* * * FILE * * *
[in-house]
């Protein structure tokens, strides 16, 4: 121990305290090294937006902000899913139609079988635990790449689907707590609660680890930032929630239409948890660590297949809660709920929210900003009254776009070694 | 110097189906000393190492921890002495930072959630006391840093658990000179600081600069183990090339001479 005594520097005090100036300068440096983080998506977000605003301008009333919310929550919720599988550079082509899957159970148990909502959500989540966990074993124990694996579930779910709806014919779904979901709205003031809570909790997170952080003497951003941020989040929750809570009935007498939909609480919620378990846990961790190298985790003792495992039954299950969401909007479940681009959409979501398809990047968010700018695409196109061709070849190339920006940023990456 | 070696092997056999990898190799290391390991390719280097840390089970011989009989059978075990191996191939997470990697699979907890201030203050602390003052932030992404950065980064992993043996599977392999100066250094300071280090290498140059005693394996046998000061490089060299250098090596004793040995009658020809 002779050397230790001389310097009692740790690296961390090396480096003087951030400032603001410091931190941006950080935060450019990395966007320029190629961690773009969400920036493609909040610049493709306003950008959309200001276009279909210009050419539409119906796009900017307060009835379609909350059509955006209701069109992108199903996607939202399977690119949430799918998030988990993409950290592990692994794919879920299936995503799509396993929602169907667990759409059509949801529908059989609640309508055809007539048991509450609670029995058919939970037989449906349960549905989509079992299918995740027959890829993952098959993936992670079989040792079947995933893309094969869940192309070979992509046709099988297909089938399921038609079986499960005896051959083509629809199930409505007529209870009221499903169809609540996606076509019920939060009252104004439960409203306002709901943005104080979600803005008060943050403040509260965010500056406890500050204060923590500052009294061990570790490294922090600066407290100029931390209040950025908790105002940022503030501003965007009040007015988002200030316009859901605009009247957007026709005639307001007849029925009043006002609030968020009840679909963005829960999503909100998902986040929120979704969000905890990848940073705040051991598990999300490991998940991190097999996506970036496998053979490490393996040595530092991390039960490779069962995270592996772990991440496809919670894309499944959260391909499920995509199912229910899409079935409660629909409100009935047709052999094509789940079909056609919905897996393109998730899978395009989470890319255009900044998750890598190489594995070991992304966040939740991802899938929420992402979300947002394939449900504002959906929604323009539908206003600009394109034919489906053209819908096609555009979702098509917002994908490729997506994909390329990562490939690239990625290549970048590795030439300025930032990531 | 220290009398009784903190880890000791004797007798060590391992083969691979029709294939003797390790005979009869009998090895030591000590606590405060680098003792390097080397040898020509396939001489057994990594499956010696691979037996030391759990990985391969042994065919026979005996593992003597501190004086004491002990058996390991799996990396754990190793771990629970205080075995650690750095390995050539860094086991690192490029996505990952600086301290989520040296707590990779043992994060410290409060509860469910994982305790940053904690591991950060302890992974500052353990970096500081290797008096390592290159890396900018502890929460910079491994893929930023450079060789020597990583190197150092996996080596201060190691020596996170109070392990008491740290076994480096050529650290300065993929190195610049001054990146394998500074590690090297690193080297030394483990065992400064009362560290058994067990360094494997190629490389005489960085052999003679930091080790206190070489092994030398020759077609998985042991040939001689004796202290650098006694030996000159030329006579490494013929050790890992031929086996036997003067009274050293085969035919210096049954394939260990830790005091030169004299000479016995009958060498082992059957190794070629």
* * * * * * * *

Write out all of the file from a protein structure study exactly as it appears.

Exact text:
[in-house]
């Protein structure tokens, strides 16, 4: 121990305290090294937006902000899913139609079988635990790449689907707590609660680890930032929630239409948890660590297949809660709920929210900003009254776009070694 | 110097189906000393190492921890002495930072959630006391840093658990000179600081600069183990090339001479 005594520097005090100036300068440096983080998506977000605003301008009333919310929550919720599988550079082509899957159970148990909502959500989540966990074993124990694996579930779910709806014919779904979901709205003031809570909790997170952080003497951003941020989040929750809570009935007498939909609480919620378990846990961790190298985790003792495992039954299950969401909007479940681009959409979501398809990047968010700018695409196109061709070849190339920006940023990456 | 070696092997056999990898190799290391390991390719280097840390089970011989009989059978075990191996191939997470990697699979907890201030203050602390003052932030992404950065980064992993043996599977392999100066250094300071280090290498140059005693394996046998000061490089060299250098090596004793040995009658020809 002779050397230790001389310097009692740790690296961390090396480096003087951030400032603001410091931190941006950080935060450019990395966007320029190629961690773009969400920036493609909040610049493709306003950008959309200001276009279909210009050419539409119906796009900017307060009835379609909350059509955006209701069109992108199903996607939202399977690119949430799918998030988990993409950290592990692994794919879920299936995503799509396993929602169907667990759409059509949801529908059989609640309508055809007539048991509450609670029995058919939970037989449906349960549905989509079992299918995740027959890829993952098959993936992670079989040792079947995933893309094969869940192309070979992509046709099988297909089938399921038609079986499960005896051959083509629809199930409505007529209870009221499903169809609540996606076509019920939060009252104004439960409203306002709901943005104080979600803005008060943050403040509260965010500056406890500050204060923590500052009294061990570790490294922090600066407290100029931390209040950025908790105002940022503030501003965007009040007015988002200030316009859901605009009247957007026709005639307001007849029925009043006002609030968020009840679909963005829960999503909100998902986040929120979704969000905890990848940073705040051991598990999300490991998940991190097999996506970036496998053979490490393996040595530092991390039960490779069962995270592996772990991440496809919670894309499944959260391909499920995509199912229910899409079935409660629909409100009935047709052999094509789940079909056609919905897996393109998730899978395009989470890319255009900044998750890598190489594995070991992304966040939740991802899938929420992402979300947002394939449900504002959906929604323009539908206003600009394109034919489906053209819908096609555009979702098509917002994908490729997506994909390329990562490939690239990625290549970048590795030439300025930032990531 | 220290009398009784903190880890000791004797007798060590391992083969691979029709294939003797390790005979009869009998090895030591000590606590405060680098003792390097080397040898020509396939001489057994990594499956010696691979037996030391759990990985391969042994065919026979005996593992003597501190004086004491002990058996390991799996990396754990190793771990629970205080075995650690750095390995050539860094086991690192490029996505990952600086301290989520040296707590990779043992994060410290409060509860469910994982305790940053904690591991950060302890992974500052353990970096500081290797008096390592290159890396900018502890929460910079491994893929930023450079060789020597990583190197150092996996080596201060190691020596996170109070392990008491740290076994480096050529650290300065993929190195610049001054990146394998500074590690090297690193080297030394483990065992400064009362560290058994067990360094494997190629490389005489960085052999003679930091080790206190070489092994030398020759077609998985042991040939001689004796202290650098006694030996000159030329006579490494013929050790890992031929086996036997003067009274050293085969035919210096049954394939260990830790005091030169004299000479016995009958060498082992059957190794070629």